School for Poultry Producers Focuses on
Best Practices, Bird Health

UMaine Extension and Maine Poultry Growers Association (MPGA) will offer a daylong school for poultry producers on Saturday, April 5th from 9 a.m. to 3 p.m., at Kennebec Valley Community College in Fairfield.

Topics will include best management practices, bird health and disease prevention for egg layers and meat birds. Additional topics include poultry nutrition, poultry product quality and organic practices.

The school is designed for farmers with a poultry enterprise and is appropriate for backyard keepers, bird fanciers and 4-H teens. The $25 fee ($10 for MPGA members) includes a reference notebook, a poultry break-even calculator and refreshments. Participants should bring their lunch.

The Maine Farm Bureau and Maine Organic Farmers and Gardeners Association are co-sponsors. For more information and to register, visit the Cumberland County Extension page, or call UMaine Extension, 207.781.6099. To request a disability accommodation, call 207.781.6099 or 1.800.287.1471 (in Maine only).

 

Conservation of our Native BeesA queen bee with some of her attending workers.

Alison C. Dibble, Ph.D., conservation biologist and pollination ecologist from the University of Maine, Orono, will speak on April 8, at 7:00 p.m. (weather date April 15) at the Standish Town Hall. Her talk will feature a summary of what we know of the 270 species of native bees in Maine, their importance as pollinators, and recognition of their potential role in crop pollination given the decline of the introduced honey bee due to Colony Collapse Disorder. She will offer practical tips on how to enhance bee habitats in the home garden and around the farm, and where to look for more resources. She will emphasize bumble bees, which are easy to recognize and are starting to fly in early April. With Dr. Frank Drummond and others at the University of Maine, Dr. Dibble researches use of native bees as pollinators of the wild blueberry crop in a 5-year USDA-funded project on pollination security in four crops of the northeast (includes also apple, cranberry, squashes). She also prepares pollinator habitat enhancement plans for farmers around the state.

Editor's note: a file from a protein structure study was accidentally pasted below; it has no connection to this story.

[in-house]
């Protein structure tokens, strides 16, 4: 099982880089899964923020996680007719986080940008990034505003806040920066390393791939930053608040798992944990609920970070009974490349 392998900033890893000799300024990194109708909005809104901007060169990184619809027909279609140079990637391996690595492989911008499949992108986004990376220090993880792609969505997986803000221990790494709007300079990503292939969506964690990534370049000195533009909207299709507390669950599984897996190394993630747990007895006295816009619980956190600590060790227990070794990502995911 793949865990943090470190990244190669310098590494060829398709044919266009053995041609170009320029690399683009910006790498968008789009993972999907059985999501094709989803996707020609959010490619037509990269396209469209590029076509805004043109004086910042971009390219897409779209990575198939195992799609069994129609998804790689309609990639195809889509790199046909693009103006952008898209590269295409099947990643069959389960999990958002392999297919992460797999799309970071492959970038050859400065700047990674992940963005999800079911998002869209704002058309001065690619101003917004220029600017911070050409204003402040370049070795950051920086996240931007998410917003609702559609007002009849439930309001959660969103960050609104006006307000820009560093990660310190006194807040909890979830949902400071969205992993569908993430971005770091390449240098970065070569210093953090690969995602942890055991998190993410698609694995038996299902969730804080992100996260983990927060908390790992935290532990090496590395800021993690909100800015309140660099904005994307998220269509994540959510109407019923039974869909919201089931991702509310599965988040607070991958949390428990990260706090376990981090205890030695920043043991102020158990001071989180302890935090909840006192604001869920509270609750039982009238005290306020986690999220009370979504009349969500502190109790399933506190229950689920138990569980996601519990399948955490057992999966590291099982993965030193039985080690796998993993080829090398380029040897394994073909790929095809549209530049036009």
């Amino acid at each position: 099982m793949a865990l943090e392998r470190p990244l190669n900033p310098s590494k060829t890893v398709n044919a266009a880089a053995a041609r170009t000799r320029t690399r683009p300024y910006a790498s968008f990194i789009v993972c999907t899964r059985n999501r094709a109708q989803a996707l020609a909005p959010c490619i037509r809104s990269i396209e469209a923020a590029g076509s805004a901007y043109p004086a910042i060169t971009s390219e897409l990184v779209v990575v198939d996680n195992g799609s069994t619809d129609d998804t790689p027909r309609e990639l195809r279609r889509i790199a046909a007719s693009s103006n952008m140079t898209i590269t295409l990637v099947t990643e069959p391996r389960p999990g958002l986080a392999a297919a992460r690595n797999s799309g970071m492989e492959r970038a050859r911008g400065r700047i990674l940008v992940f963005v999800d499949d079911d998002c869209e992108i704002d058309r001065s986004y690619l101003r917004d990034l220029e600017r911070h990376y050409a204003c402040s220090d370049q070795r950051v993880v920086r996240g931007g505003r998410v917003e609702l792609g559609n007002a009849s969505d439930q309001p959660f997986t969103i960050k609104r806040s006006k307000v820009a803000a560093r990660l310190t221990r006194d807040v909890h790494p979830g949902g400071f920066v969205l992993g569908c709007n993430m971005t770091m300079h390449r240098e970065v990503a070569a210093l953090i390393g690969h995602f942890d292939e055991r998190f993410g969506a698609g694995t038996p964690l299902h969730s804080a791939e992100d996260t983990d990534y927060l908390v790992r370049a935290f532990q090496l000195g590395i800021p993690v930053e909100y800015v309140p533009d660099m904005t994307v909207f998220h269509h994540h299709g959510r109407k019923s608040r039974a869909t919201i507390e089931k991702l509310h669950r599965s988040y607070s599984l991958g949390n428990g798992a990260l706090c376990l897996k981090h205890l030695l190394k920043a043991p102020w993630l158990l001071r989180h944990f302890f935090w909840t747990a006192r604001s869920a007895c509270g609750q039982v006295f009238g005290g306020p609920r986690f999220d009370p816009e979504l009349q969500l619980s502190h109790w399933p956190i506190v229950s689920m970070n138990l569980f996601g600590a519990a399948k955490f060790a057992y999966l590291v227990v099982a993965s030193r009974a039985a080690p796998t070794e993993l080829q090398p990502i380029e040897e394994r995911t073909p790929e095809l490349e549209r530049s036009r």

The talk is hosted by the Wildridge Garden Club and is free and open to the public.

 

Final Date for Maine Farms for the Future Clinics

GET YOURSELF READY NOW! This is the final free clinic offered by the Maine Department of Agriculture, Conservation and Forestry, to help interested and farmers confirm their eligibility and “practice” applying for the Maine Farms for the Future Business Planning Grant in mid-September.

The last clinic will be held in Room 319 of the Deering Building which is located at 90 Blossom Lane in Augusta.

Thursday, April 10 – 1:00 p.m.-3:30 p.m.

Space is limited to 15 participants per clinic. Please call Kimbalie Lawrence at 207.287.3491 to reserve your place at the table and get a jump on your application.

 

Organic Livestock Health Care

with Susan Beal

April 12, 2014; 10 a.m. to 3 p.m.; Common Ground Education Center, Unity.

Please bring a bag lunch.

Susan has a clear understanding of organic livestock care and its relation to physiology, nutrition, herbs and homeopathy. She will give a good overview related to all species.

Agenda:

Morning: Patterns and Articulation: Individual and Intergenerational Health and Vitality

Afternoon: Building Holistic Health: Patterns and Practices, Tools and Techniques

Question and Answer Session

 

Blade Shearing School with Kevin Fordsheep shearing

Date: April 11-12, 2014

Time: 9:00 a.m.

Fee: $110 per student. Limit of 10 participants. Includes shearing manual, morning refreshments and lunch each day.

Location: At the Sabbathday Lake Shaker Village in New Gloucester, Maine.

Spectators are welcome.

 

Intermediate Level Sheep Shearing School
with Gwen Hinman

Date: April 13th, 2014

Time: 9:00 a.m.

Fee: $85 per student. Limit of six participants. Includes shearing manual, morning refreshments and lunch.

Location: Washington, Maine

 

Beginner Level Sheep Shearing School

Date: April 26th, 2014

Time: 9:00 a.m.

Fee: $40 per student. Limit of 18 participants. Includes shearing manual, morning refreshments and lunch.

Location: Wolfe Neck Farm, Freeport, ME

Spectators are welcome.

For more information or to register please visit the Cumberland County Extension page.

 

Farm Tractor Safety Course for
Youth and AdultsYouth on Tractor

Farm work can be dangerous, but a University of Maine Cooperative Extension tractor safety course will help reduce risks to Maine farmers and farm workers. A farm tractor safety course will be held on 5 consecutive Tuesday evenings starting April 29, 2014 at the Maine Forest Service Building on Route 26 (356 Shaker Road) in Gray.

Participants should be at least 13 years of age to participate in this certified course. Adults

Location for Most Sessions: Maine Forest Service, Route 26 (Shaker Road) in Gray

Instructor: Richard J. Brzozowski, Extension Educator

Fee: $20.00 (scholarships available)

Course Schedule: